“I Did Not Feel the Cold”

by Maddie Christensen

“On the 31st of Dec I with my Brother Azmon Woodruff . . . went forward in baptism.”1

Sam Day, professional artist and illustrator, was commissioned to create a work of art detailing Wilford Woodruff’s baptism for the Wilford Woodruff Papers Foundation Conference, “Building Latter-day Faith.” Having been an artist for over forty-five years, Sam has extensive experience in painting spiritual topics and portraits.

Before this commission, the only known painting of Wilford Woodruff’s baptism was of a beautiful spring day. However, Wilford was baptized on December 31, 1833, in upstate New York, where over three feet of snow blanketed the ground at the time—unlike the scenario depicted in the earlier spring painting.


After doing some research about the historical event, Sam began to draw up some preliminary sketches. From there, he met with a photographer to select a location for a photoshoot to draw inspiration from. With the photographer and a few models, Sam traveled up to the mountains in Washington to a Church-owned property called the Ensign Ranch. 


Model used to depict Wilford Woodruff

Wilford Woodruff was baptized in a lake, so Sam found a lake on the property that had been completely frozen over to recreate a similar scene. Sam himself broke up the ice with an ax as they would have done a hundred years ago. He placed models on the shore to represent onlookers who would have been watching Wilford’s baptism. Additional models waded into the water and created a baptism scene without saying the actual prayer. The rope seen in the picture was used as a safety precaution; ropes like this were likely used at the time of the baptism as well. 

Models enact a baptism for inspiration

Models on shore participated as onlookers of the baptism. Realistically, it is likely that a crying baby may have been on shore at the original baptism, so Sam decided to include that scene in his final portrait.

Crying baby in final painting

After about fifty close ups and wide shots, Sam felt he had plenty of reference materials. He went home and made a composite collage on Photoshop to envision exactly how he wanted the painting to look. Then he started the process of actually creating the work. 

Preliminary Drawing

The Creation Process

Sam stretches each of his canvases himself rather than buying them ready-made. For this specific painting, he chose a Belgian portrait linen and oil paint. Sam primes his canvases two to three times and leaves them mostly rough, except in certain areas, such as where he paints faces. When looking at the painting in person, you can see both very thick and very fine brush strokes. 

From planning, sketching, and brainstorming to actually painting, the creation of the piece spanned about six weeks. Sam, however, quotes Leonardo da Vinci in saying, “A painting is never finished. Only abandoned.” While he is pleased with the final product, he can never say it is fully finished.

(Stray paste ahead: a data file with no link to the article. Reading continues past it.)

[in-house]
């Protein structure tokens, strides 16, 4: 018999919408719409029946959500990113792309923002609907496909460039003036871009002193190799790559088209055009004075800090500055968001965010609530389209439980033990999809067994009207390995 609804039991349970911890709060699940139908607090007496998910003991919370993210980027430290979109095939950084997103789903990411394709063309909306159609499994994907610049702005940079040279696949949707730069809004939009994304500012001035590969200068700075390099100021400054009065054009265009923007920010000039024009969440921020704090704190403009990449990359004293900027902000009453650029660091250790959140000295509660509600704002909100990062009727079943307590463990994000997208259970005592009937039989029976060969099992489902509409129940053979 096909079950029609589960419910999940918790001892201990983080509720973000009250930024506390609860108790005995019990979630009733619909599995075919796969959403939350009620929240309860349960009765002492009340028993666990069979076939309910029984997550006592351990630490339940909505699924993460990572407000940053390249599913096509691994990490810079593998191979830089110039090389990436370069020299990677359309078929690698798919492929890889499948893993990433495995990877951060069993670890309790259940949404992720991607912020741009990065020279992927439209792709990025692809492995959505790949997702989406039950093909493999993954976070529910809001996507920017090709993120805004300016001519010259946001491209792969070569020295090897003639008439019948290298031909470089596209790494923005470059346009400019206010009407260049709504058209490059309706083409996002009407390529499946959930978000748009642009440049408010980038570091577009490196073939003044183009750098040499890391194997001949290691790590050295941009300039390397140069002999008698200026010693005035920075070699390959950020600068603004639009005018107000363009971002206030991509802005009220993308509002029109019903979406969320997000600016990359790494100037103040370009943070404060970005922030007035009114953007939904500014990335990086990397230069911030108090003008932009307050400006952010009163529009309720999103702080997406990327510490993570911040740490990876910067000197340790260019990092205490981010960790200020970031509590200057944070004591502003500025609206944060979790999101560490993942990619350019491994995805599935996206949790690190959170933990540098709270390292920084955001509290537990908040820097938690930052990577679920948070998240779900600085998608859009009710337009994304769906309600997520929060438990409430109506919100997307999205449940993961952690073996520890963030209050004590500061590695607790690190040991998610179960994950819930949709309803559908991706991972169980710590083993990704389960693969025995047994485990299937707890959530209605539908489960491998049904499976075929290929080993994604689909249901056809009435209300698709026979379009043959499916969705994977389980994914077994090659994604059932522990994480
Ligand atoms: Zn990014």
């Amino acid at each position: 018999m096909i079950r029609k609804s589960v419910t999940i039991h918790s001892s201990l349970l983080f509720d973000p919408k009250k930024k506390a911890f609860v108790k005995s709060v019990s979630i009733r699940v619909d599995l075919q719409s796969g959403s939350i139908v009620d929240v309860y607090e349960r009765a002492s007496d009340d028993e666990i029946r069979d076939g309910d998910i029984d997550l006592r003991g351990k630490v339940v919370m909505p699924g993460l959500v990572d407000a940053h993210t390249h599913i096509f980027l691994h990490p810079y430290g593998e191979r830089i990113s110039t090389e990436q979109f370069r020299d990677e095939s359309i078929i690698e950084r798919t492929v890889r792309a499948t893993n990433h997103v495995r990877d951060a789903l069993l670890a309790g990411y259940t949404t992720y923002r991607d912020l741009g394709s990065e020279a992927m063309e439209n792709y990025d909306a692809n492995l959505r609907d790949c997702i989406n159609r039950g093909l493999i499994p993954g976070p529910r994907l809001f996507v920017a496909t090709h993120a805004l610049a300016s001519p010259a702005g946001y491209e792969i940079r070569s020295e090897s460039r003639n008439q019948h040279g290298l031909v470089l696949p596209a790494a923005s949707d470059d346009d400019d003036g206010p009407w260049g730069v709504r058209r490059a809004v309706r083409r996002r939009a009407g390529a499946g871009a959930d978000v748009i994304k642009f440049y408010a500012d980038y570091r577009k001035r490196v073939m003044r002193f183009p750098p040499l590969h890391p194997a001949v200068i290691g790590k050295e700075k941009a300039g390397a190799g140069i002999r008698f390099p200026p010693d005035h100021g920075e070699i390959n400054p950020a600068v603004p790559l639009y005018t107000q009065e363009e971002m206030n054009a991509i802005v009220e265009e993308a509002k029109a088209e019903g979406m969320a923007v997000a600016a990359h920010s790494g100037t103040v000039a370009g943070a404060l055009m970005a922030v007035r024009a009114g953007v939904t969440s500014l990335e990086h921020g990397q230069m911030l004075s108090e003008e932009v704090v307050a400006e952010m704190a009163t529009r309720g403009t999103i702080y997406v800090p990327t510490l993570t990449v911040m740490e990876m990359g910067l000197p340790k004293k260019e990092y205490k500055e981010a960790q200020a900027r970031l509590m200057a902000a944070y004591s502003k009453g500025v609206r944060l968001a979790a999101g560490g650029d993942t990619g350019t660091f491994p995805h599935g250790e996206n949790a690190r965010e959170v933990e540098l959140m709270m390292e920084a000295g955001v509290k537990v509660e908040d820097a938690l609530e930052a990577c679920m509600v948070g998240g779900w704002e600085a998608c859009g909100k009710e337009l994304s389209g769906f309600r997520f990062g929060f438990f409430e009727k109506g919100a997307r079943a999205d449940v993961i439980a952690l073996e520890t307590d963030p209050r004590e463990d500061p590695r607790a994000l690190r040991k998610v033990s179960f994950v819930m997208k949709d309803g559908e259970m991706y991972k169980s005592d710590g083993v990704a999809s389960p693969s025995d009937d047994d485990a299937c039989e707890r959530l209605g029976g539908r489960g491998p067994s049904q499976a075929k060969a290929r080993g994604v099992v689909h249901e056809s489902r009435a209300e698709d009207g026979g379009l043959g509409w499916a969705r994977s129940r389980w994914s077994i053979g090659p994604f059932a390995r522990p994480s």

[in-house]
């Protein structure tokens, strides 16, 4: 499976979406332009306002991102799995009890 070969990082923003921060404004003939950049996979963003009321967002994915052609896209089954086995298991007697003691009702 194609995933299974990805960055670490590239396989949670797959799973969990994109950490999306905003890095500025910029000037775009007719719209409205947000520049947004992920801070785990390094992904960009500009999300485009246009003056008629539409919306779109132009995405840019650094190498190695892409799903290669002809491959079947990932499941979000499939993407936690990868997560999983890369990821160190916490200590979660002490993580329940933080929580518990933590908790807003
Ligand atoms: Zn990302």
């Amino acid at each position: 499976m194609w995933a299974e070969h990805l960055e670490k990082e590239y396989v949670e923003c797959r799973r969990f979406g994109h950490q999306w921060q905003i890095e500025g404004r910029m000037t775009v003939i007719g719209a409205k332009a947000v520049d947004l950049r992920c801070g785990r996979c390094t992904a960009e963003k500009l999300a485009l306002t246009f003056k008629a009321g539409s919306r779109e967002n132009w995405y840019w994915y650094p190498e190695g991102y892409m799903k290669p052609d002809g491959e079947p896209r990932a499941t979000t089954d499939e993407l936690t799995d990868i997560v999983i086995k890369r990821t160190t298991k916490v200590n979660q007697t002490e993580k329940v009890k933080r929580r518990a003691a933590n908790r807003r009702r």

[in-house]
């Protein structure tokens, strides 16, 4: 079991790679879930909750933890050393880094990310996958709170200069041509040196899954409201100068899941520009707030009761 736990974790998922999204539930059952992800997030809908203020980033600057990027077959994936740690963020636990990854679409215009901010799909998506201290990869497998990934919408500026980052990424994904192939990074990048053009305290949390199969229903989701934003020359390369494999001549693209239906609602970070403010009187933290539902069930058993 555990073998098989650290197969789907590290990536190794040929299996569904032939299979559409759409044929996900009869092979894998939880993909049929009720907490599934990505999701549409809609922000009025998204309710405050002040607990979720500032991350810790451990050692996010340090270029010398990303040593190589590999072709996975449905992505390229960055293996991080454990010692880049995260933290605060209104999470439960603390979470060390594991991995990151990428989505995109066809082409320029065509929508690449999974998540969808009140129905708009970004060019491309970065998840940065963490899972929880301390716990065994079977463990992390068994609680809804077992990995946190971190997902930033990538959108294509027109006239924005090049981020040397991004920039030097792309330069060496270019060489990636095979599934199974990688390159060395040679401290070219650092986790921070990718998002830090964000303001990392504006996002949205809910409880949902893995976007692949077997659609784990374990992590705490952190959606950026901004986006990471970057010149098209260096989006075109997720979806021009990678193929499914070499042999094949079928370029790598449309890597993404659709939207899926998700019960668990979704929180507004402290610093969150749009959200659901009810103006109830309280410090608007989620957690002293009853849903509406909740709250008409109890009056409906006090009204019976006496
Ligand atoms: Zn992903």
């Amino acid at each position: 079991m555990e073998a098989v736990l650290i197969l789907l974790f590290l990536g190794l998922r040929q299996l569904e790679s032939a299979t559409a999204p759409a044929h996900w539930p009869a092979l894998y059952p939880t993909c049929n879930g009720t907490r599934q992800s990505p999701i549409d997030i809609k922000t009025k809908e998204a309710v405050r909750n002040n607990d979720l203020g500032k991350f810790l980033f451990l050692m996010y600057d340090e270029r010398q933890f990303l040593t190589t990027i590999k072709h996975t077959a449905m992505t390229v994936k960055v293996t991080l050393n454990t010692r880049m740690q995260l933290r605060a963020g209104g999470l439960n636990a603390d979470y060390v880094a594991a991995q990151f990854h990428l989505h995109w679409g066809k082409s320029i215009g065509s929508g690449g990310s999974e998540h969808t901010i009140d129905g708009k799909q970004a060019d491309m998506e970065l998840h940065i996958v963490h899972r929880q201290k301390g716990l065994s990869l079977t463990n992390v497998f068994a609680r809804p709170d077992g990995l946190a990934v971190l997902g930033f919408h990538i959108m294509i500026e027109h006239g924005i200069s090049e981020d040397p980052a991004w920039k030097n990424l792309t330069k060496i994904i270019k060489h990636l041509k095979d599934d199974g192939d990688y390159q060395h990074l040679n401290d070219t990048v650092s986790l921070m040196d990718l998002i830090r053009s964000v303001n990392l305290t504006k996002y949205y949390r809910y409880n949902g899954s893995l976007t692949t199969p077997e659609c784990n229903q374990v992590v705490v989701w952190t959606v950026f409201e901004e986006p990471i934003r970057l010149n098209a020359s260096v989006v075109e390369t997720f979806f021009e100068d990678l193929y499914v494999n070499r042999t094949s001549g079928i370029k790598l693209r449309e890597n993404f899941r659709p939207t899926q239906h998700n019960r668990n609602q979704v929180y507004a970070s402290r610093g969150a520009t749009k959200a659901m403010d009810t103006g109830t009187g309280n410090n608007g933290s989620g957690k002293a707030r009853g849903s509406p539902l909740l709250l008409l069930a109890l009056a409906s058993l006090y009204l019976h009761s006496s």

Inspiration from the Painting

While reflecting on the process and the experience of creating this artwork, Sam notes that this painting was quite different from anything he had done before: “[I] had to try to speculate about what exactly transpired in a historical event, and research as much as I could about what that would've looked like. And even with fifty-plus reference photos and historical photos from the internet provided to me by this wonderful Foundation, there’s still an awful lot that I have to invent and this painting has been a unique challenge for me in the amount of historicity that I needed to reproduce.” 

Despite the difficulty, Sam learned a lot from the process. He feels inspired by the faith of the people involved with the baptism and the faith of Wilford Woodruff, who had such a strong testimony and such a great faith that he couldn’t even wait until the warm springtime to be baptized. What an inspiration!

About the Artist

Sam has been an artist since age eleven. His father was a newspaper editor and writer, so Sam began to illustrate his father’s columns and other articles. After graduating from high school and serving a mission for The Church of Jesus Christ of Latter-day Saints, Sam studied graphic design and illustration at the Art Institute of Seattle. He began his career by doing cartoons and storyboards for ad agencies, as well as caricatures for parties. Now, he travels the country, spending his time creating paintings at weddings.

Recognizing Jesus, Sam Day

Display of the Painting

The commissioned original painting was revealed at the Wilford Woodruff Papers Foundation Conference on March 4, 2023. The painting is currently on auction with all proceeds going to support the Wilford Woodruff Papers Foundation. To view the auction, please visit airauctioneer.com/wilfordwoodruffpapers.

The Foundation’s mission is to digitally preserve and publish Wilford Woodruff’s eyewitness account of the Restoration of the gospel of Jesus Christ from 1833 to 1898. It seeks to make Wilford Woodruff’s records universally accessible to inspire all people, especially the rising generation, to study and to increase their faith in Jesus Christ. See wilfordwoodruffpapers.org.

Maddie is the Public Relations Manager for the Wilford Woodruff Papers Foundation. She is currently a student at Brigham Young University working towards a degree in Public Relations with a minor in Global Studies. She will graduate in December of 2023. She is originally from Missouri and enjoys cooking, traveling, reading, and spending time with friends and family. Maddie has always loved learning about Church history and loves to read the words of Wilford Woodruff. She is passionate about sharing those words with everyone and is grateful to be part of such an incredible work.


  1. Wilford Woodruff’s Journal, December 31, 1833, p. 12, Wilford Woodruff Papers, wilfordwoodruffpapers.org/journal/1833-12-31.